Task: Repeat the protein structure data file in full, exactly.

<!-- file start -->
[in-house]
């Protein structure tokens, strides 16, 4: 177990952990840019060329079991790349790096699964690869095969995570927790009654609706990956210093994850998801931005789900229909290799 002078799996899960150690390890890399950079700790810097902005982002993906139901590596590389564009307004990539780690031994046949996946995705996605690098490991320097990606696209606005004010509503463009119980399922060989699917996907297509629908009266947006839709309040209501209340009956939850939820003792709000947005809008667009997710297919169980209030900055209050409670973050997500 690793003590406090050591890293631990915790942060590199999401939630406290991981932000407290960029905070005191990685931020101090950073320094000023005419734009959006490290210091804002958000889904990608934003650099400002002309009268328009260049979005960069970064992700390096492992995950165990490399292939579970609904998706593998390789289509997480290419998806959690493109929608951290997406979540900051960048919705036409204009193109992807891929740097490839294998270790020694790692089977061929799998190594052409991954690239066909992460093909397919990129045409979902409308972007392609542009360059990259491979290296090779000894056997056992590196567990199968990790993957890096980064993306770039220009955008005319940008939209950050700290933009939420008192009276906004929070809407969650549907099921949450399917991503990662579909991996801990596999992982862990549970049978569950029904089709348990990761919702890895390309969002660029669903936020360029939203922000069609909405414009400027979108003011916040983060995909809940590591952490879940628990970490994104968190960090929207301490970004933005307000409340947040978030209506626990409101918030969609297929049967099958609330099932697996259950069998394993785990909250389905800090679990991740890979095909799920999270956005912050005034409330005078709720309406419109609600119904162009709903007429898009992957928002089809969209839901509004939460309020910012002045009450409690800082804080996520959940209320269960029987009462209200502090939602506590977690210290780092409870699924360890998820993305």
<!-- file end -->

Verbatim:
[in-house]
């Protein structure tokens, strides 16, 4: 177990952990840019060329079991790349790096699964690869095969995570927790009654609706990956210093994850998801931005789900229909290799 002078799996899960150690390890890399950079700790810097902005982002993906139901590596590389564009307004990539780690031994046949996946995705996605690098490991320097990606696209606005004010509503463009119980399922060989699917996907297509629908009266947006839709309040209501209340009956939850939820003792709000947005809008667009997710297919169980209030900055209050409670973050997500 690793003590406090050591890293631990915790942060590199999401939630406290991981932000407290960029905070005191990685931020101090950073320094000023005419734009959006490290210091804002958000889904990608934003650099400002002309009268328009260049979005960069970064992700390096492992995950165990490399292939579970609904998706593998390789289509997480290419998806959690493109929608951290997406979540900051960048919705036409204009193109992807891929740097490839294998270790020694790692089977061929799998190594052409991954690239066909992460093909397919990129045409979902409308972007392609542009360059990259491979290296090779000894056997056992590196567990199968990790993957890096980064993306770039220009955008005319940008939209950050700290933009939420008192009276906004929070809407969650549907099921949450399917991503990662579909991996801990596999992982862990549970049978569950029904089709348990990761919702890895390309969002660029669903936020360029939203922000069609909405414009400027979108003011916040983060995909809940590591952490879940628990970490994104968190960090929207301490970004933005307000409340947040978030209506626990409101918030969609297929049967099958609330099932697996259950069998394993785990909250389905800090679990991740890979095909799920999270956005912050005034409330005078709720309406419109609600119904162009709903007429898009992957928002089809969209839901509004939460309020910012002045009450409690800082804080996520959940209320269960029987009462209200502090939602506590977690210290780092409870699924360890998820993305």